Friday, March 16, 2012
Mammoth Spider Catches Bird
Photos of a mammoth spider devouring a bird in a Queensland backyard are sweeping email inboxes — and according to experts, it's all real.
The photos — which are reported to have been taken this week in Atherton, west of Cairns — show the spider clenching its legs around a lifeless bird trapped in a web.
Head spider keeper at the Australian Reptile Park at Gosford on NSW central coast, Joel Shakespeare, said the spider was a Golden Orb Weaver.
"Normally they prey on large insects… it's unusual to see one eating a bird," he told ninemsn.
Mr Shakepeare said he had seen Golden Orb Weaver spiders as big as a human hand but the northern species in tropical areas were known to grow larger.
Queensland Museum identified the bird as a native finch called the Chestnut–breasted Mannikin.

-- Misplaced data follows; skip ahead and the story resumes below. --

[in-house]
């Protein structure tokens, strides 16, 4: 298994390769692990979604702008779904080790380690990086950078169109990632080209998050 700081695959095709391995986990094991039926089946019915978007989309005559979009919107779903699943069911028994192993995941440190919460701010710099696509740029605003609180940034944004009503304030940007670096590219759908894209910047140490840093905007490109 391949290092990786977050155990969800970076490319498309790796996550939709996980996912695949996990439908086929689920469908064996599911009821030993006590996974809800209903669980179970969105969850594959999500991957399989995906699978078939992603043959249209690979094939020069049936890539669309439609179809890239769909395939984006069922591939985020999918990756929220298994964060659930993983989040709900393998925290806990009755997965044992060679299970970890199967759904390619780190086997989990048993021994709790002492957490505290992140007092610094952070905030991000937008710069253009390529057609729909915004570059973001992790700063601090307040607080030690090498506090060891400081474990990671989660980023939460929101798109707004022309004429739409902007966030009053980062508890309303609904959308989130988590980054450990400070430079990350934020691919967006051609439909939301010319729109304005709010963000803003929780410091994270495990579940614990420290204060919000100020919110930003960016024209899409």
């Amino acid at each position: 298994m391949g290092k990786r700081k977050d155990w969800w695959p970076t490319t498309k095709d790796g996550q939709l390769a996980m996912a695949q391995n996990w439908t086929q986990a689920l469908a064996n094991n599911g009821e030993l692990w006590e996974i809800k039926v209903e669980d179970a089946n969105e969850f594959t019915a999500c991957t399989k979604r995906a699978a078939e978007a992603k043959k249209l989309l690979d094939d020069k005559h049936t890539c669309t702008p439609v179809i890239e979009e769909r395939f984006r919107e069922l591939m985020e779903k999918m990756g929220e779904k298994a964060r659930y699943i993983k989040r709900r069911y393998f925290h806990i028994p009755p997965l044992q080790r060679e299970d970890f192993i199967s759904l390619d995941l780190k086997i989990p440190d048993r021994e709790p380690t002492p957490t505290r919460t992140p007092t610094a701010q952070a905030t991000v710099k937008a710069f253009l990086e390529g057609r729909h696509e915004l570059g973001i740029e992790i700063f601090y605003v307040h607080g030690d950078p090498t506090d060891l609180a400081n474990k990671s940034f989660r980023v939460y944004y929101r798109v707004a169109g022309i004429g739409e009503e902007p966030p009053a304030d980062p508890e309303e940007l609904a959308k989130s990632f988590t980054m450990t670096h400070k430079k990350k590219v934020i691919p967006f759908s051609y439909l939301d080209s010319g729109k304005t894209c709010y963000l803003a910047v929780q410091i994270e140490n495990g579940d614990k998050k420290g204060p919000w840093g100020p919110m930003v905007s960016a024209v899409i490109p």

The bird, which appears frozen in an angel-like pose, most likely flew into the web and got caught, according to Mr Shakepeare.
"It wouldn't eat the whole bird," he said.
But the spider would probably prepare a liquid soup with the finch — as it does with insects — and discard of what it doesn't need.
"It uses its venom to break down the bird for eating and what it leaves is a food parcel," he said.
Greg Czechura from Queensland Museum said cases of the Golden Orb Weaver eating small birds were "well known but rare".
"It builds a very strong web," he said.
But he said the spider would not have attacked until the bird weakened.
"They blunder into [the webs] and their feathers get entangled," he said.
"The more they struggle, the more tangled up and exhausted they get and they go into stress."
The Golden Orb Weaver spins a strong web high in protein because it depends on it to capture large insects for food, unlike funnel web and wolf spiders that actively hunt their prey.
Another species called the bird-eating spider does not actually eat birds.
"If a spider gets a bird, it's a very lucky spider," Mr Czechura said.